Hurricanes center Jake Guentzel and Rangers center Mika Zibanejad fight for the...

Hurricanes center Jake Guentzel and Rangers center Mika Zibanejad fight for the puck during the third period in Game 1 of an NHL Stanley Cup second-round playoff series Sunday at Madison Square Garden. Credit: AP/Julia Nikhinson

Goaltender Igor Shesterkin was there when he had to be in Game 1 of the Rangers’ second-round playoff series against the Carolina Hurricanes on Sunday, making 22 saves in the Blueshirts’ 4-3 victory at Madison Square Garden.

His teammates prevented a lot more shots from ever reaching him, though. The Rangers blocked a whopping 28 shots in Game 1, which was one of the reasons the Hurricanes, whose very team identity is launching as many shots as possible every game, were held to such a relatively low total.

“We put a lot of pucks there, and they did a good job getting in front of some of them,’’ Carolina coach Rod Brind’Amour said. “And we missed out on some. But yeah, of course you want to get more quality chances.’’

Carolina took an average of 33.3 shots on goal per game during the regular season, third-most in the league. In the playoffs, the Hurricanes are averaging 32.3 per game, which is second-most. But the Rangers, who were in the middle of the pack in blocked shots during the regular season (15.7 per game), have stepped up their shot-blocking in the playoffs. In five games, they’ve blocked 112 shots, an average of 22.4 per game.

“In the playoffs, everybody knows you’ve got to sacrifice to win games, and blocking shots is a big part of that,’’ Vincent Trocheck, who had two blocks in Game 1, said Monday.

“I think you can look at a ton of small areas that I guess might not show up on the scoresheet . . . [Alexis Lafreniere] sliding, blocking shots, guys buying into doing the dirty stuff,’’ said Jacob Trouba, who had a game-high six blocks. “Around the room, everyone’s doing those little things . . . and that’s what makes you win this time of year.’’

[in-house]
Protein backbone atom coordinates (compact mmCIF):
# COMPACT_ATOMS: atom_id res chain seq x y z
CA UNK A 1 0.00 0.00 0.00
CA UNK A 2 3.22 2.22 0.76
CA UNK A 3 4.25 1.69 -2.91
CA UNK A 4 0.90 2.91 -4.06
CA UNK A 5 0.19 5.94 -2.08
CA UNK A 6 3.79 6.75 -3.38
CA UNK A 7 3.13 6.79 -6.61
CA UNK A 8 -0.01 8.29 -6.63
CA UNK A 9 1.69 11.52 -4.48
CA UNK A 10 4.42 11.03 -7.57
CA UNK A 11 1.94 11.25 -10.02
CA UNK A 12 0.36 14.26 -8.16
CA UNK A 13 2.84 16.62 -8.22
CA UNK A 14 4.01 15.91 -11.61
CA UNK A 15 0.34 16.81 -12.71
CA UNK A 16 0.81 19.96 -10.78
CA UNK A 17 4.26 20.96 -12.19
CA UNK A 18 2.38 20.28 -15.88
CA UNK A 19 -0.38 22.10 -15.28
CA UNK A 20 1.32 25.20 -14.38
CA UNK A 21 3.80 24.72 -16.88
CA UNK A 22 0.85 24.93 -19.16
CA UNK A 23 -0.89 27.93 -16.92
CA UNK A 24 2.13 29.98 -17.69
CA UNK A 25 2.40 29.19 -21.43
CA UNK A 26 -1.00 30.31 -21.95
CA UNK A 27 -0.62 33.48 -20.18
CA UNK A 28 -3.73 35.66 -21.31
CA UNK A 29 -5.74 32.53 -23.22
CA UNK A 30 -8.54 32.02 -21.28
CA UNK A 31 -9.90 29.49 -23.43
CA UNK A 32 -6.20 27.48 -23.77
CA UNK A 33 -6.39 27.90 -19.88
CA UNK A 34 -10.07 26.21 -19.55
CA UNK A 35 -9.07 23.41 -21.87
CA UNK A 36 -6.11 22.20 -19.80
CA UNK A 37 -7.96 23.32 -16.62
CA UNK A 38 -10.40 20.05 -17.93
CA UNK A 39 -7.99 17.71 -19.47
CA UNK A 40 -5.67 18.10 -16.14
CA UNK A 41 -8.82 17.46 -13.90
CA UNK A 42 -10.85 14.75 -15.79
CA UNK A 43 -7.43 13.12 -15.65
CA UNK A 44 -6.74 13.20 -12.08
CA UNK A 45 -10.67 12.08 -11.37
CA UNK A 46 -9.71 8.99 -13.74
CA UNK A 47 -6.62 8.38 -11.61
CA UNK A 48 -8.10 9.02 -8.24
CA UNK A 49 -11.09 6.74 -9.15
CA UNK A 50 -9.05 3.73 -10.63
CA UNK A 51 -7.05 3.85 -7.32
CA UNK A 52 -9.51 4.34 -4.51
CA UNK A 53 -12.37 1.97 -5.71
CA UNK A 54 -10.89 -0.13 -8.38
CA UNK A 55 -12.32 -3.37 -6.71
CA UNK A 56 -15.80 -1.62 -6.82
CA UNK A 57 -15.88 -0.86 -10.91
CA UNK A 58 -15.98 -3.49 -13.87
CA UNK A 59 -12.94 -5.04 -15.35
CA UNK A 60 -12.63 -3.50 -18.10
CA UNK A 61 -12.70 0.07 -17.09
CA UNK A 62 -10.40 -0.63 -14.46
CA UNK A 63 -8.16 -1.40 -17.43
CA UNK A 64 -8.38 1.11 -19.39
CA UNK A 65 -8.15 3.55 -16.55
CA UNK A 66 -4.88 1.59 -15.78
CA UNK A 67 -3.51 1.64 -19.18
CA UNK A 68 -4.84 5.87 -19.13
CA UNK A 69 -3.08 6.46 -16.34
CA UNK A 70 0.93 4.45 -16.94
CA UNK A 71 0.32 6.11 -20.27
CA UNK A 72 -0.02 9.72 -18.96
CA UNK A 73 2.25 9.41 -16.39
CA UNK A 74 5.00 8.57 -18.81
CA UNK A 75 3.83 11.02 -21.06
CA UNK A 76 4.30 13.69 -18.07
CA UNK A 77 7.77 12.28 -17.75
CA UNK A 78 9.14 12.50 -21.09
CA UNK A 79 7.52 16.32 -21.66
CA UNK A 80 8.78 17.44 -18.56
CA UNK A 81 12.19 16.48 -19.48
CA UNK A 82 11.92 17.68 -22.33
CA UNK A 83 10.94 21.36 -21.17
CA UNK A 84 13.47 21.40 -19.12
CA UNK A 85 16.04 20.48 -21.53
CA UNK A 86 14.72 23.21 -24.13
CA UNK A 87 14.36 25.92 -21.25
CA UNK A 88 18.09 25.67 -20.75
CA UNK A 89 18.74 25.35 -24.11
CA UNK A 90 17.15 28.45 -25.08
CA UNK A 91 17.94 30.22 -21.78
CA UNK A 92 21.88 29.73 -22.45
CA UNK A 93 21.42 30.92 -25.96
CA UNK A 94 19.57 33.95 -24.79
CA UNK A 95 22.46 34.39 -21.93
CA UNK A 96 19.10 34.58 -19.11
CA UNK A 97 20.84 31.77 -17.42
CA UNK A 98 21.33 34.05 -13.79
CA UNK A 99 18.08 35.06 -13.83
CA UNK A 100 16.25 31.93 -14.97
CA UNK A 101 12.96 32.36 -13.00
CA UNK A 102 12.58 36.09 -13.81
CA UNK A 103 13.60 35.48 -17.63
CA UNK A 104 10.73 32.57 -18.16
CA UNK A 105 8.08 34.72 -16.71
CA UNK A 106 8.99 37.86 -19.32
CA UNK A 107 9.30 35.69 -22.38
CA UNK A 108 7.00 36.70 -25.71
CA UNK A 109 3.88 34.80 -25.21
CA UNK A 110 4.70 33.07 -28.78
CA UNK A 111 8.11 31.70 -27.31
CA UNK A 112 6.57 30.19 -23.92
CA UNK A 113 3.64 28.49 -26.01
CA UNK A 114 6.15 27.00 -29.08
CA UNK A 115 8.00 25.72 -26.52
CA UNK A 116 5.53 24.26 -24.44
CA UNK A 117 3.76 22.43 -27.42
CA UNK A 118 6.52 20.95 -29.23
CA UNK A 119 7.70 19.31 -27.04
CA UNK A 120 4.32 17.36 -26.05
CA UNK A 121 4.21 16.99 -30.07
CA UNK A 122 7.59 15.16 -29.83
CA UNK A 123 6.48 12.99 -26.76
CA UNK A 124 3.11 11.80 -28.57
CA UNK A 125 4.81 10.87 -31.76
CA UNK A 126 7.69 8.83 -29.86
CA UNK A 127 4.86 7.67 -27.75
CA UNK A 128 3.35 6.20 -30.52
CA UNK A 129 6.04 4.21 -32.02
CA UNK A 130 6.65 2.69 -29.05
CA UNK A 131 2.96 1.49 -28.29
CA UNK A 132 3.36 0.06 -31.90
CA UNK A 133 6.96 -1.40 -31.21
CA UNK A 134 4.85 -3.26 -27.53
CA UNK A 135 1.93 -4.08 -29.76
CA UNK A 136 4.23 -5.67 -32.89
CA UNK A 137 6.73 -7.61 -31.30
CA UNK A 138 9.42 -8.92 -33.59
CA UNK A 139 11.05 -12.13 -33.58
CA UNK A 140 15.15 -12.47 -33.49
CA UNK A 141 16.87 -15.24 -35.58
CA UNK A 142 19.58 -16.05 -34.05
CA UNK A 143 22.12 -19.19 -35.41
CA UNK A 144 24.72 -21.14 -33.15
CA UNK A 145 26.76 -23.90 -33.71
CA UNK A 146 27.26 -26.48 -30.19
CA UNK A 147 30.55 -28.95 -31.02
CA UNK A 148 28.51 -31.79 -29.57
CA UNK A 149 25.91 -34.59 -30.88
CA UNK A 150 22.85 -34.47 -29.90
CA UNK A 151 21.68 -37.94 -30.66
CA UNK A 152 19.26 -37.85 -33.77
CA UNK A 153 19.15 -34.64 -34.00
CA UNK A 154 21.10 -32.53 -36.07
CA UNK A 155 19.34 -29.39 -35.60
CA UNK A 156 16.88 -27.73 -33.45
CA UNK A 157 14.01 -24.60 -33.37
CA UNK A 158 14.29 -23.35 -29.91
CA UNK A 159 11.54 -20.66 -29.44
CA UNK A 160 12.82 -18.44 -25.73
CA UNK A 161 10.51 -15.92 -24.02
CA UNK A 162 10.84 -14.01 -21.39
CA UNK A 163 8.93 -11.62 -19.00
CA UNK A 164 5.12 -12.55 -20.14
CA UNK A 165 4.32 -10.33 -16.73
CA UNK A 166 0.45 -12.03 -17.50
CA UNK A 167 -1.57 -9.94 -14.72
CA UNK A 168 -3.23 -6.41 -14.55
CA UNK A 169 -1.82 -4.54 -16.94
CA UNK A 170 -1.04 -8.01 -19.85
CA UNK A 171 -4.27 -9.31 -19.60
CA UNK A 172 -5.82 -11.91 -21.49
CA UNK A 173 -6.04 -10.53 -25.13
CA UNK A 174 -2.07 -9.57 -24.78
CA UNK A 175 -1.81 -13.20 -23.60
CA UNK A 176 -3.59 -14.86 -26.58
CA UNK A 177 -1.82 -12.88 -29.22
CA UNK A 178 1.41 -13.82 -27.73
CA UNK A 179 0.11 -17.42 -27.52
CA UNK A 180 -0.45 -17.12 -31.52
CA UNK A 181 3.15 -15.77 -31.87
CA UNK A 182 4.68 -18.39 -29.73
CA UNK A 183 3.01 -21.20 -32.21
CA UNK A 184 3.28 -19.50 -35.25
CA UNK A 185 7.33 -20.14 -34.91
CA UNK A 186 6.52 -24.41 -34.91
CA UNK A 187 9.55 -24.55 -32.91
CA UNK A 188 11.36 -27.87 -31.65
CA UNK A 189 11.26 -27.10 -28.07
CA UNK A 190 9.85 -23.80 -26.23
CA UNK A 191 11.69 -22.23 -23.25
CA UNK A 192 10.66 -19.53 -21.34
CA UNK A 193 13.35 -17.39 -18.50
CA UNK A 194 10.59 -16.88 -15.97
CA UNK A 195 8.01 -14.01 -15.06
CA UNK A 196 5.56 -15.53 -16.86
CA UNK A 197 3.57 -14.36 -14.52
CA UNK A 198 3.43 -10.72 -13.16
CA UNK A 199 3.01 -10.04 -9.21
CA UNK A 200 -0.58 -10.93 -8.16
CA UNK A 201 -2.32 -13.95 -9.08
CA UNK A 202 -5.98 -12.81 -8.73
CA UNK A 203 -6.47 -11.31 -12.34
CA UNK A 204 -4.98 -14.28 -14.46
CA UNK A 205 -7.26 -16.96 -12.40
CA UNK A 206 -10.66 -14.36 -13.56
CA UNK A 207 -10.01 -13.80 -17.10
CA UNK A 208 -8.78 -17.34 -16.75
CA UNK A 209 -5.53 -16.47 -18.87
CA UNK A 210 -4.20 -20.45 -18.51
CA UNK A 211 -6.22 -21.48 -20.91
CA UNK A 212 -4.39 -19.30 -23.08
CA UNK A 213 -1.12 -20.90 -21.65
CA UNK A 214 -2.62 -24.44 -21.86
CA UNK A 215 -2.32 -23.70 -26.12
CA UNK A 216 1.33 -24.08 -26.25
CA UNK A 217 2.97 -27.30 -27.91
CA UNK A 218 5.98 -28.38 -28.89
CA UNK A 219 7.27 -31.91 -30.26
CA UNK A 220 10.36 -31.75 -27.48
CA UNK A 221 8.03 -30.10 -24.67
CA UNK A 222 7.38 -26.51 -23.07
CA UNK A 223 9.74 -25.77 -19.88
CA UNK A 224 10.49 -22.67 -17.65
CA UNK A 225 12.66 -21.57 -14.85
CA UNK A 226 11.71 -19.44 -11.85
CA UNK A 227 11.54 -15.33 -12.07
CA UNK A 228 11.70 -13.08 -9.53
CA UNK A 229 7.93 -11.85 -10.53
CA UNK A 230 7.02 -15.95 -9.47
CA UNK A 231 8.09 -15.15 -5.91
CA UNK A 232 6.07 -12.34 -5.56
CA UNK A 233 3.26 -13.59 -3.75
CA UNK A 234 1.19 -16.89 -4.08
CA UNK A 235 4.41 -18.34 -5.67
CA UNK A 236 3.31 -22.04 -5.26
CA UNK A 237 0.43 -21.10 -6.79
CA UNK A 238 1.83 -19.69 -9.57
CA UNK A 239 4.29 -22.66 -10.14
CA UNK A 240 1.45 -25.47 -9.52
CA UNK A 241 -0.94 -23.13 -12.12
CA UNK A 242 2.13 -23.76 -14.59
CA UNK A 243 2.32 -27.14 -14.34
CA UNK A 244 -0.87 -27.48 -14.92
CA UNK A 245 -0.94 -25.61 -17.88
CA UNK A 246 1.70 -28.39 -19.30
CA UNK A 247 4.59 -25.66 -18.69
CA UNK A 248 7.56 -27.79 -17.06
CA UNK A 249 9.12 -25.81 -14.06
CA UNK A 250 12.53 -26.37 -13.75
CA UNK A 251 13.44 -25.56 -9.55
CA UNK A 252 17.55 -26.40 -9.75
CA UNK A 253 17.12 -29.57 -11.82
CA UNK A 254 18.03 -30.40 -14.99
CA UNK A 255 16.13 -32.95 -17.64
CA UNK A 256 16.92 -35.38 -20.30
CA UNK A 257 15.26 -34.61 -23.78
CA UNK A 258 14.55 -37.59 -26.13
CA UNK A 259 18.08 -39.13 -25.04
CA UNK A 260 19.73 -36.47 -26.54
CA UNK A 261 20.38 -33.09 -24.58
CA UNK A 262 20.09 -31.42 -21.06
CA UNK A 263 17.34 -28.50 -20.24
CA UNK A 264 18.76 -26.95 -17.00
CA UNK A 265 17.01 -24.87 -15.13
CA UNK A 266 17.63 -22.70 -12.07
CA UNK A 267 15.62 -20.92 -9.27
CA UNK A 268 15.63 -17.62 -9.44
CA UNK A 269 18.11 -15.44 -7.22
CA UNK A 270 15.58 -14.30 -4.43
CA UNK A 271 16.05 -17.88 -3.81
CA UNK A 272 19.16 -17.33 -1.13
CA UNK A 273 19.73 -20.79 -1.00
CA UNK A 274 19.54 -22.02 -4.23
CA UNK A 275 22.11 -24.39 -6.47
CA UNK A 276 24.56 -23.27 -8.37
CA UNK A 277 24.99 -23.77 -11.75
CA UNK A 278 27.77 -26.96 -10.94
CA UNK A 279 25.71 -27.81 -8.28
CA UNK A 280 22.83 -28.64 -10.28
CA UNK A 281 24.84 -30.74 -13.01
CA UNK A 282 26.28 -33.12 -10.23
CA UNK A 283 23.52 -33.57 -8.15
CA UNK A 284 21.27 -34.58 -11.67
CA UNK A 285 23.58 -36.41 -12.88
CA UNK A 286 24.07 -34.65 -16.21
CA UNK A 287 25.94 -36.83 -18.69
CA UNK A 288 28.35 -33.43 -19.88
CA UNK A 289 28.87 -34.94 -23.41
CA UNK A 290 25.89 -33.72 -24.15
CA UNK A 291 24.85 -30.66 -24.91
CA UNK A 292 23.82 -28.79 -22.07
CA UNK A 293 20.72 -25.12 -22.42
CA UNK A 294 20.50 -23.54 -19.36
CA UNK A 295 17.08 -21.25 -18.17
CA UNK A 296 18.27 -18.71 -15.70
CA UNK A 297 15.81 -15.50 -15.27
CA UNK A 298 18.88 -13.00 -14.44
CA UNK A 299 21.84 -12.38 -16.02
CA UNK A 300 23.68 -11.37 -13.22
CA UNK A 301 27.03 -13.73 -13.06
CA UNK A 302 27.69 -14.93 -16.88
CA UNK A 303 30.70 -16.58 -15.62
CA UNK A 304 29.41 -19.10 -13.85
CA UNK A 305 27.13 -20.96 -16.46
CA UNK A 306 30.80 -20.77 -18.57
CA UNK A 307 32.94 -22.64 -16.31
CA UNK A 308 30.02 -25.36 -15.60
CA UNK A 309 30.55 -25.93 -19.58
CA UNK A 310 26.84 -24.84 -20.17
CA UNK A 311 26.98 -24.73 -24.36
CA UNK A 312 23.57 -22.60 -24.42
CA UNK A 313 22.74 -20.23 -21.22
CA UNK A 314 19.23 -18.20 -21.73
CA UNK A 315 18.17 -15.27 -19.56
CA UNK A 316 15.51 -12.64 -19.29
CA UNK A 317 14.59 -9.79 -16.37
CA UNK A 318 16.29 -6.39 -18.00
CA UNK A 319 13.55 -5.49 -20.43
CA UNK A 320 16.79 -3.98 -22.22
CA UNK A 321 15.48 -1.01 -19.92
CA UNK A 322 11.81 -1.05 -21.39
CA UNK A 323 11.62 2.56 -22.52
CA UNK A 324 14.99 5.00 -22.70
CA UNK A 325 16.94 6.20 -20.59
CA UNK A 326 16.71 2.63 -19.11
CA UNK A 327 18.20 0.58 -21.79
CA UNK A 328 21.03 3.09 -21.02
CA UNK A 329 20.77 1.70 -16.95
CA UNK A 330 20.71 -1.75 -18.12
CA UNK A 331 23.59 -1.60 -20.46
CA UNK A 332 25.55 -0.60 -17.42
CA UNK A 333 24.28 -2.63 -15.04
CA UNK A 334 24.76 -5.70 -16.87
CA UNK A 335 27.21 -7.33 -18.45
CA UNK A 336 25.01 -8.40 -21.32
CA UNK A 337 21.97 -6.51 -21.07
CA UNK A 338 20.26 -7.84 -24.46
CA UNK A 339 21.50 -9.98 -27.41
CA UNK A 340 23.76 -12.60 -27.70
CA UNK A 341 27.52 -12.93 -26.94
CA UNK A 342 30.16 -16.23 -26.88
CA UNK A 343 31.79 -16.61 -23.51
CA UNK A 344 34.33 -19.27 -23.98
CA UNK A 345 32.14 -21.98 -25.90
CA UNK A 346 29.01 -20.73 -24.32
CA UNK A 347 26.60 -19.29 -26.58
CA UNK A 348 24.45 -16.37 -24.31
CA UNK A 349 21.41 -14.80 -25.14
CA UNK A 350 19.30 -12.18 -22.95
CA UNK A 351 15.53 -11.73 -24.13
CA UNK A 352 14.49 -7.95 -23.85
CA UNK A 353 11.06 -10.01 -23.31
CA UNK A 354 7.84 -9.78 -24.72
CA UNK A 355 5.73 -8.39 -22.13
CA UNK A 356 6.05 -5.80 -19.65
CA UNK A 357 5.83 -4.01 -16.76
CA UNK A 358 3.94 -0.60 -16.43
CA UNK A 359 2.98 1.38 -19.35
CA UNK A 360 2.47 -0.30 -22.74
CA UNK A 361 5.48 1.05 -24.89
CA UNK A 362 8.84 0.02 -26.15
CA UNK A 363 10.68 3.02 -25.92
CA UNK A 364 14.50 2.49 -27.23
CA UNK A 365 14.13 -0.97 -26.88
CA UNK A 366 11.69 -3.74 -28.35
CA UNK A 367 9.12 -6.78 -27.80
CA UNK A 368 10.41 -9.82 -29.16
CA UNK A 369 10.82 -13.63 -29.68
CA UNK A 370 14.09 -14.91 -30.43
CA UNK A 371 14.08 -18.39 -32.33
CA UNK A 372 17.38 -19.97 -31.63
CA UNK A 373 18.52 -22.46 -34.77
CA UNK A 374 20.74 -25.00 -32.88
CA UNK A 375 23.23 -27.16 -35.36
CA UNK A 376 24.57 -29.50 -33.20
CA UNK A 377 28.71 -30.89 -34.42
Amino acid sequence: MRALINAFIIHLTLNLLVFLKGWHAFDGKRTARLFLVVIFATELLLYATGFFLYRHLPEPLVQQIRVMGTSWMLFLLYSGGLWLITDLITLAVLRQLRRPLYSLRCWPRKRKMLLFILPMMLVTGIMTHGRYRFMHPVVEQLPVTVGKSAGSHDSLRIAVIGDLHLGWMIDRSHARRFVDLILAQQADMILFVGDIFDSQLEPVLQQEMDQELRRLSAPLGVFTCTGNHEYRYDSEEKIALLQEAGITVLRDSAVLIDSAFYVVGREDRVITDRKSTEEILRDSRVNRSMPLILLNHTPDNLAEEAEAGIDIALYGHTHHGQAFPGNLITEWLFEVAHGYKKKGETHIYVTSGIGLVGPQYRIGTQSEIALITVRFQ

Trouba is tied with Chris Tanev of Dallas and Brayden McNabb of Vegas for the postseason lead in blocked shots with 27 (Tanev and McNabb have played in seven games and Trouba has played in five). In the regular season, Trouba was 12th in the league with 183 blocks despite playing only 69 games because of a lower-body injury.

Rangers coach Peter Laviolette said there hasn’t been any special emphasis on trying to block shots against the Hurricanes. He theorized that Carolina’s shoot-as-often-as-possible mentality might have been part of the reason for all the blocked shots.

“It’s probably just in the natural sort of thing when you play them,’’ Laviolette said. “They just fire a lot of pucks from the exterior, and we’re going to have to get in front of them. A lot of them are just kind of hoisted in there and wristed in there. We’ve just got to, the ones that we can knock down, we’ll knock down.’’

Of course, it takes a lot of courage to step in front of an opponent who’s about to fire a hard rubber puck toward the net at speeds of 90 to 100-plus miles per hour.

“Personally, I’m just trying to get in the way of it, if I can,’’ Trocheck said. “And hope it doesn’t hit somewhere that doesn’t have padding.’’

Although, he pointed out, sometimes it hurts even when it does hit your padding.

And as if personal safety isn’t enough to worry about, there’s the matter of deciding in a split-second whether it’s worth it to try to block the shot when doing so comes with the risk of screening the goaltender, or worse, deflecting the puck past him.

“Yeah, I think that’s a read,’’ defenseman K’Andre Miller said.

Miller said the defensemen and goaltenders are constantly talking during practice about when and when not to block shots.

“We’ve talked a number of times about, I guess what [the goalie’s] read is and what he can see,’’ Miller said. “Obviously, we try to get any sticks and any bodies out of the way and [leave] a clear lane to the net . . . If you are in the lane, I think you have a little bit more of an option to block the shot.’’

n  Blue lines

The start time for Game 4 of the series was set for 7 p.m. Saturday in Raleigh, North Carolina . . . For the first time since he suffered a knee or lower-leg injury in February, forward Blake Wheeler rejoined the Rangers for practice, wearing a red no-contact jersey.

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